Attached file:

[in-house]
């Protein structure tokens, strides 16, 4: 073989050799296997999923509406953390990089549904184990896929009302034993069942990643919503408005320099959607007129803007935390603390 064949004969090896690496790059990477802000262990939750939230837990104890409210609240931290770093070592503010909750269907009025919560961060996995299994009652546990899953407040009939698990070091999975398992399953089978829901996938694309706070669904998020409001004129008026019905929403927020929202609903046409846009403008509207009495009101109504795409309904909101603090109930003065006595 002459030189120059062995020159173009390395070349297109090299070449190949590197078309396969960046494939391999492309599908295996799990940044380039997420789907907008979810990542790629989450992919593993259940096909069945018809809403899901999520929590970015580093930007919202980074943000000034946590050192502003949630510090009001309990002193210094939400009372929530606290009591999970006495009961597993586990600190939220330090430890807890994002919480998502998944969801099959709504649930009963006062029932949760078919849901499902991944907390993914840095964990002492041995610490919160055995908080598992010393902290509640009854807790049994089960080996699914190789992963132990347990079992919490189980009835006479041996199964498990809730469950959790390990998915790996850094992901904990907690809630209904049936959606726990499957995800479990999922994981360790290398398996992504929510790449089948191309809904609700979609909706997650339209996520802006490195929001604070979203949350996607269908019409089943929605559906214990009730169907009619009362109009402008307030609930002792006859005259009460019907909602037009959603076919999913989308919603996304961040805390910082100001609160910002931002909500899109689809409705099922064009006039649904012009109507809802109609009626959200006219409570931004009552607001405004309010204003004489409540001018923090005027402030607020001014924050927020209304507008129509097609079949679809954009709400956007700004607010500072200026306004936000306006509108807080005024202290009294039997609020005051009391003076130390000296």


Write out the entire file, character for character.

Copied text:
[in-house]
């Protein structure tokens, strides 16, 4: 073989050799296997999923509406953390990089549904184990896929009302034993069942990643919503408005320099959607007129803007935390603390 064949004969090896690496790059990477802000262990939750939230837990104890409210609240931290770093070592503010909750269907009025919560961060996995299994009652546990899953407040009939698990070091999975398992399953089978829901996938694309706070669904998020409001004129008026019905929403927020929202609903046409846009403008509207009495009101109504795409309904909101603090109930003065006595 002459030189120059062995020159173009390395070349297109090299070449190949590197078309396969960046494939391999492309599908295996799990940044380039997420789907907008979810990542790629989450992919593993259940096909069945018809809403899901999520929590970015580093930007919202980074943000000034946590050192502003949630510090009001309990002193210094939400009372929530606290009591999970006495009961597993586990600190939220330090430890807890994002919480998502998944969801099959709504649930009963006062029932949760078919849901499902991944907390993914840095964990002492041995610490919160055995908080598992010393902290509640009854807790049994089960080996699914190789992963132990347990079992919490189980009835006479041996199964498990809730469950959790390990998915790996850094992901904990907690809630209904049936959606726990499957995800479990999922994981360790290398398996992504929510790449089948191309809904609700979609909706997650339209996520802006490195929001604070979203949350996607269908019409089943929605559906214990009730169907009619009362109009402008307030609930002792006859005259009460019907909602037009959603076919999913989308919603996304961040805390910082100001609160910002931002909500899109689809409705099922064009006039649904012009109507809802109609009626959200006219409570931004009552607001405004309010204003004489409540001018923090005027402030607020001014924050927020209304507008129509097609079949679809954009709400956007700004607010500072200026306004936000306006509108807080005024202290009294039997609020005051009391003076130390000296």